Of course, if you have any specific health concerns about your personal dog, please make an appointment with your veterinarian right away. This article should not be used in the place of guidance from a medical professional.
The Canine Estrus Cycle
All dogs are a little bit different. Not all dogs go into heat at the same time.
When Do Dogs Go into Their First Heat Cycle?
Most female dogs go into heat for the first time around the age of six-months-old.
However, some dogs can go into heat even earlier—around four-months-old. This is earlier than a lot of people expect!
On the other hand, some breeds, especially large breeds like Saint Bernards or Newfoundlands, do not go into heat until they are one- or even two-years old.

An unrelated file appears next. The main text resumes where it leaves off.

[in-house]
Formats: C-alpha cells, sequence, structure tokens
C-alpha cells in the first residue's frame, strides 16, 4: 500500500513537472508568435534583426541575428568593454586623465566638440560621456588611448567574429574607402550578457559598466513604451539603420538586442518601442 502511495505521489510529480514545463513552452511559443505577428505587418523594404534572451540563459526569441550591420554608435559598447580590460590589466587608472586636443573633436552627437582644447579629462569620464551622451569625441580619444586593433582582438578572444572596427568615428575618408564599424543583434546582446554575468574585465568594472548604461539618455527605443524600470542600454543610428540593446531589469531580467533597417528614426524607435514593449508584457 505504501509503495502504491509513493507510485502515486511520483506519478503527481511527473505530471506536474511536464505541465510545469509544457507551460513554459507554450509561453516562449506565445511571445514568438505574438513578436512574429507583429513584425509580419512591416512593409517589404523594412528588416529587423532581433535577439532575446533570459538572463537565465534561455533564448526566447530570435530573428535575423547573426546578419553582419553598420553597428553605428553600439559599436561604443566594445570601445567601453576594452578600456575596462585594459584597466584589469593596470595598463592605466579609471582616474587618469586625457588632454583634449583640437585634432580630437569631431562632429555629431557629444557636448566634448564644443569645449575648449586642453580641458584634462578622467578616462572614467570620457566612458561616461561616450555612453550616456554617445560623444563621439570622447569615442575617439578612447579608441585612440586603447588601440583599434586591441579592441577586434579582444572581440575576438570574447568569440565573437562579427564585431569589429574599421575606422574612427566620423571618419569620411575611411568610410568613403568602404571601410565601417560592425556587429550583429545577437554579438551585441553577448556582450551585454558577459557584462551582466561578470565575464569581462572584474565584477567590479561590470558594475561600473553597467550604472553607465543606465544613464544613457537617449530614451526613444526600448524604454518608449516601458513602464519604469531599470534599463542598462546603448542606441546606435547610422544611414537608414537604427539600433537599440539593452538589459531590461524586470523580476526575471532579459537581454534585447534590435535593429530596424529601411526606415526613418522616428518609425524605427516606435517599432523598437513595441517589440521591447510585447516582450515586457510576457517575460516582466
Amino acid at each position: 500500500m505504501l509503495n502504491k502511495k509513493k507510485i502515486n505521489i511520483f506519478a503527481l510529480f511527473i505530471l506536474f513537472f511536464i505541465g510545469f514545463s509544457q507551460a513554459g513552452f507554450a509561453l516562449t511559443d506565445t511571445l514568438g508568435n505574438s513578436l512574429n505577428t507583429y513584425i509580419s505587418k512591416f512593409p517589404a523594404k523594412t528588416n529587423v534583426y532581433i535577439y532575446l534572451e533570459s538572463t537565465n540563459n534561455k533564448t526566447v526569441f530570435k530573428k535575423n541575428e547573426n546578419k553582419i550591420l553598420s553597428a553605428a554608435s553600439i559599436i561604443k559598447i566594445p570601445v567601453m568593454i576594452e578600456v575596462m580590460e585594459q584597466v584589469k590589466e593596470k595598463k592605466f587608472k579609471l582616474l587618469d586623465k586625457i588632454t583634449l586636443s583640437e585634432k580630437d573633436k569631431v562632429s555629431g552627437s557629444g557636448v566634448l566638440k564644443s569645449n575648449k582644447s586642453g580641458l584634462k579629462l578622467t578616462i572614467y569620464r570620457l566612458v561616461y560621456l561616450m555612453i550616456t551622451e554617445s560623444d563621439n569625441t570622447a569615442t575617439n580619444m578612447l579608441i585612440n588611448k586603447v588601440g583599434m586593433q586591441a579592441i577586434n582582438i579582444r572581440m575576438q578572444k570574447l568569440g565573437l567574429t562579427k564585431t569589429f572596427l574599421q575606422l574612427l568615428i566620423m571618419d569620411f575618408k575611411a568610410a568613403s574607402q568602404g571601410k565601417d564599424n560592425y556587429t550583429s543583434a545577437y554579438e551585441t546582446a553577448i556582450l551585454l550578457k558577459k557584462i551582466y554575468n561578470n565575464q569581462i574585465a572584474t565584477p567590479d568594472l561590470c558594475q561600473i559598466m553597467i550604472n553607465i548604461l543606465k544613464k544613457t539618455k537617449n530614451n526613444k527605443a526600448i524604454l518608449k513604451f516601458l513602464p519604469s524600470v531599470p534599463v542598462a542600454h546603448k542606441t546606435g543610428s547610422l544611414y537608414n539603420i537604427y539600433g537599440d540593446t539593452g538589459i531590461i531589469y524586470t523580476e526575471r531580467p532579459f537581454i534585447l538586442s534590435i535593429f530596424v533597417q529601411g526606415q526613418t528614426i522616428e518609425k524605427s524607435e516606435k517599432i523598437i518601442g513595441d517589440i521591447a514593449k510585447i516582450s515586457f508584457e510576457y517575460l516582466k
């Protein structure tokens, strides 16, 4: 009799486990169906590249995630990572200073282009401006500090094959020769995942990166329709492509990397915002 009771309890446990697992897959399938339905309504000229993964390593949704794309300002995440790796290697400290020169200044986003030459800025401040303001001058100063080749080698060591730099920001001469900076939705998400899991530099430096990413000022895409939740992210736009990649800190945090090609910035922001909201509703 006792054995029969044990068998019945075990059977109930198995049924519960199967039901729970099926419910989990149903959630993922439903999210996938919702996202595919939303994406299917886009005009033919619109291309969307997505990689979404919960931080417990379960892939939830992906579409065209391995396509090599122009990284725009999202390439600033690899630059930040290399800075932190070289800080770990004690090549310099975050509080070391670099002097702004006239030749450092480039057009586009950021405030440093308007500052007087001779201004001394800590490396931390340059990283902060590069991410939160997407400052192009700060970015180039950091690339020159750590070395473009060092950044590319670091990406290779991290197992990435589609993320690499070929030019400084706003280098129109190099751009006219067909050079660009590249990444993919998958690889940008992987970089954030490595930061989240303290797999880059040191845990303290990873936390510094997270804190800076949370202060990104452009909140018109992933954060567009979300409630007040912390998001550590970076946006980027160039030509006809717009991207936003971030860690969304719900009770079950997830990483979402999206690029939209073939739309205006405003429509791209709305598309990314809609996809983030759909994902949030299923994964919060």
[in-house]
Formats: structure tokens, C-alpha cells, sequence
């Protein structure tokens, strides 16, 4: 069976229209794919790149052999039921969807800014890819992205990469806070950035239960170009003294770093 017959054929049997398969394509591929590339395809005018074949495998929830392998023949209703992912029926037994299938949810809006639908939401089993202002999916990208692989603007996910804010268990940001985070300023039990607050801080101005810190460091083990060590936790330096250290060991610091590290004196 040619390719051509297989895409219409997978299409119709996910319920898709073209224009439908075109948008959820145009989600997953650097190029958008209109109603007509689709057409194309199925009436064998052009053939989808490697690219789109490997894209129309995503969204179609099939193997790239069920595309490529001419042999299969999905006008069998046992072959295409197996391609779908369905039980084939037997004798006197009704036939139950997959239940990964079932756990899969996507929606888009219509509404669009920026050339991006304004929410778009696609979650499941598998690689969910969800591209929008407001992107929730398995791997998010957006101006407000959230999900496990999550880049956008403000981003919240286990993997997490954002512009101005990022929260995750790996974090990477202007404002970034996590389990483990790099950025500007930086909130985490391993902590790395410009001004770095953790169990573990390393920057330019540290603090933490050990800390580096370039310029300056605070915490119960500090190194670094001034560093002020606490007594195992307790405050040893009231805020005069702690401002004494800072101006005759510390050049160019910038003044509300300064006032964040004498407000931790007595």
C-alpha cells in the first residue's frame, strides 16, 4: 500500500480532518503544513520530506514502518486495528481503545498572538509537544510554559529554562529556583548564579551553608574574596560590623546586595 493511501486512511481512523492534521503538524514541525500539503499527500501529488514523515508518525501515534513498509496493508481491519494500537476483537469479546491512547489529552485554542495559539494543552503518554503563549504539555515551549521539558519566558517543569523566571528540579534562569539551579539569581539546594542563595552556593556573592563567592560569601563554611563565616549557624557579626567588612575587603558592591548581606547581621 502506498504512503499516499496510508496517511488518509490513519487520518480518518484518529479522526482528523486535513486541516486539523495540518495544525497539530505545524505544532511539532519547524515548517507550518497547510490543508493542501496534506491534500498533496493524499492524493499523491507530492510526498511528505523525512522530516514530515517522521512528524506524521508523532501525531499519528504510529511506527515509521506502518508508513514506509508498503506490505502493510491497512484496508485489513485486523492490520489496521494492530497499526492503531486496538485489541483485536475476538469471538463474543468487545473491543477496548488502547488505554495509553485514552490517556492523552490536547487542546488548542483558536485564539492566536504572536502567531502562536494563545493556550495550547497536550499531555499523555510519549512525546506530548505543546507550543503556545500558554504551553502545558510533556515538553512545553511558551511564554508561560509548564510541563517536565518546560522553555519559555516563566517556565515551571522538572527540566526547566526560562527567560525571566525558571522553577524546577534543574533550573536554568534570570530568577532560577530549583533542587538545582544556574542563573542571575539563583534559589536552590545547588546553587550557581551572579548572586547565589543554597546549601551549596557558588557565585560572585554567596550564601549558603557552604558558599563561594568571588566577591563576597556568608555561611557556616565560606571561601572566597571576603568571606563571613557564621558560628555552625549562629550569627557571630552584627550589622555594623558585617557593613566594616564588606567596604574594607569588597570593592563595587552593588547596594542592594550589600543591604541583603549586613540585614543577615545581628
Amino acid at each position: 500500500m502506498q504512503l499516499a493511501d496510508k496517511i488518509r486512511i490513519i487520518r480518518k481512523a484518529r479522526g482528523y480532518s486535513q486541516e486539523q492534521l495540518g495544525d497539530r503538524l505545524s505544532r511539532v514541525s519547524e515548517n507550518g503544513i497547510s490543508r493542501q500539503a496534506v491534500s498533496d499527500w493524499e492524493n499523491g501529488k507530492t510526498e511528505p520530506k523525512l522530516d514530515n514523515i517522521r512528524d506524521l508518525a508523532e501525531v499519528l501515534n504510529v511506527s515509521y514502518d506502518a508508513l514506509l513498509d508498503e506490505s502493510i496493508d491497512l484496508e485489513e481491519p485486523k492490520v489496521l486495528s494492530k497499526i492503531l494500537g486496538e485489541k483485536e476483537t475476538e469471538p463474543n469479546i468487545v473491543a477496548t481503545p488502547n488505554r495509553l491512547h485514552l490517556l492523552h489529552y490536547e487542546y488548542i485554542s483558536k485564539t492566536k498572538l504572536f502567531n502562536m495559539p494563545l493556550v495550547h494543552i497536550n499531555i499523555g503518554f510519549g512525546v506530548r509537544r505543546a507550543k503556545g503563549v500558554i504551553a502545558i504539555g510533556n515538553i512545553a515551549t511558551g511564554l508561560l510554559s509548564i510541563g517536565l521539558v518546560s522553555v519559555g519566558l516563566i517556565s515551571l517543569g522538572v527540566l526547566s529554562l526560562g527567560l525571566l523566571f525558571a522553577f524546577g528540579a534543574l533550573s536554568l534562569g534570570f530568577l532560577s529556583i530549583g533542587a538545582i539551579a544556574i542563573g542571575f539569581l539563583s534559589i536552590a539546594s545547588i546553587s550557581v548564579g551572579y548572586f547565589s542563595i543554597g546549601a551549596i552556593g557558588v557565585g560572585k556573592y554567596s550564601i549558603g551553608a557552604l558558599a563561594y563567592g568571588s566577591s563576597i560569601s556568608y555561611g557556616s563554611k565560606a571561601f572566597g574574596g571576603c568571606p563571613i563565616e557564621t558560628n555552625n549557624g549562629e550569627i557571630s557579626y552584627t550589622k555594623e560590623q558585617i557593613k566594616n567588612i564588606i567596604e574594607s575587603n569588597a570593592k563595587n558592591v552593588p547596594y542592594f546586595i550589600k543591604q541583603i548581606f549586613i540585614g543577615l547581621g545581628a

The term “going into heat” refers to the stage in a dog’s life cycle when she releases eggs and becomes receptive to mating. This is when she can become pregnant with a litter of puppies.
The signs that a female dog is in heat include:
- Frequent urination
- Swollen vulva
- Bloody vaginal discharge
- Antsy/ distracted behavior
- Raising her tail to one side
- Initiating sexual contact with male dogs
If you have an unaltered female dog of any age, you must watch for these signs closely.
If there is any possibility that your female dog is in heat, you must keep her away from unaltered males and under supervision at all times or you risk an unplanned pregnancy.